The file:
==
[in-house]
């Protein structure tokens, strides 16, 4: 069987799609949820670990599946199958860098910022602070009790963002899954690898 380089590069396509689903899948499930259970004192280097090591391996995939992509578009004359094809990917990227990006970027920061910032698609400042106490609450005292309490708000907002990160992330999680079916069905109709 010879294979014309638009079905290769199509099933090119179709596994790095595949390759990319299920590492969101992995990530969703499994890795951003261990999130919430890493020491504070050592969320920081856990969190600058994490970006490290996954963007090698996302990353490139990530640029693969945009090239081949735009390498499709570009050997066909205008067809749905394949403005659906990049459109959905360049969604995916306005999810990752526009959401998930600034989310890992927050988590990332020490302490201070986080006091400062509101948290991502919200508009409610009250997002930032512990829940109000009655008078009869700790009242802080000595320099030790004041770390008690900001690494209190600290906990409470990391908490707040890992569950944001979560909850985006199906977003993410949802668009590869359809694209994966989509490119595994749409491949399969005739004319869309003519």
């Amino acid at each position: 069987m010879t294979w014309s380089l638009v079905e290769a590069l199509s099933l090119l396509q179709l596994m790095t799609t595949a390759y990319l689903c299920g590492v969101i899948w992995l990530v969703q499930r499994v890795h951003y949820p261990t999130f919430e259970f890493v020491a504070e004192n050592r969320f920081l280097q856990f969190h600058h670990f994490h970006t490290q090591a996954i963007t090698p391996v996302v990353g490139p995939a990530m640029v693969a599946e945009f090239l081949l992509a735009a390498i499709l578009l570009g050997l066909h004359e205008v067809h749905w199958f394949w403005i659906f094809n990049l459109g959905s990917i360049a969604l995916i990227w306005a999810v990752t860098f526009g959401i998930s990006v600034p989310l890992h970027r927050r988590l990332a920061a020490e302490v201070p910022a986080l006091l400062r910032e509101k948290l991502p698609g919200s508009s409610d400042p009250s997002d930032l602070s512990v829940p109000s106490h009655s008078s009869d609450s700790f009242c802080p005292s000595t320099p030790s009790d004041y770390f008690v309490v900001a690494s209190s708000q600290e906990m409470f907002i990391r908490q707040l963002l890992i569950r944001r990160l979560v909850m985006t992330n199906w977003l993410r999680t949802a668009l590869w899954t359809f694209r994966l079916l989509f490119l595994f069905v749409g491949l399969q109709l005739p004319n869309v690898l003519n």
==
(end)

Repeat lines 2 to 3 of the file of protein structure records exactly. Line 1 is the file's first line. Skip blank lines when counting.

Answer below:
């Protein structure tokens, strides 16, 4: 069987799609949820670990599946199958860098910022602070009790963002899954690898 380089590069396509689903899948499930259970004192280097090591391996995939992509578009004359094809990917990227990006970027920061910032698609400042106490609450005292309490708000907002990160992330999680079916069905109709 010879294979014309638009079905290769199509099933090119179709596994790095595949390759990319299920590492969101992995990530969703499994890795951003261990999130919430890493020491504070050592969320920081856990969190600058994490970006490290996954963007090698996302990353490139990530640029693969945009090239081949735009390498499709570009050997066909205008067809749905394949403005659906990049459109959905360049969604995916306005999810990752526009959401998930600034989310890992927050988590990332020490302490201070986080006091400062509101948290991502919200508009409610009250997002930032512990829940109000009655008078009869700790009242802080000595320099030790004041770390008690900001690494209190600290906990409470990391908490707040890992569950944001979560909850985006199906977003993410949802668009590869359809694209994966989509490119595994749409491949399969005739004319869309003519």
């Amino acid at each position: 069987m010879t294979w014309s380089l638009v079905e290769a590069l199509s099933l090119l396509q179709l596994m790095t799609t595949a390759y990319l689903c299920g590492v969101i899948w992995l990530v969703q499930r499994v890795h951003y949820p261990t999130f919430e259970f890493v020491a504070e004192n050592r969320f920081l280097q856990f969190h600058h670990f994490h970006t490290q090591a996954i963007t090698p391996v996302v990353g490139p995939a990530m640029v693969a599946e945009f090239l081949l992509a735009a390498i499709l578009l570009g050997l066909h004359e205008v067809h749905w199958f394949w403005i659906f094809n990049l459109g959905s990917i360049a969604l995916i990227w306005a999810v990752t860098f526009g959401i998930s990006v600034p989310l890992h970027r927050r988590l990332a920061a020490e302490v201070p910022a986080l006091l400062r910032e509101k948290l991502p698609g919200s508009s409610d400042p009250s997002d930032l602070s512990v829940p109000s106490h009655s008078s009869d609450s700790f009242c802080p005292s000595t320099p030790s009790d004041y770390f008690v309490v900001a690494s209190s708000q600290e906990m409470f907002i990391r908490q707040l963002l890992i569950r944001r990160l979560v909850m985006t992330n199906w977003l993410r999680t949802a668009l590869w899954t359809f694209r994966l079916l989509f490119l595994f069905v749409g491949l399969q109709l005739p004319n869309v690898l003519n």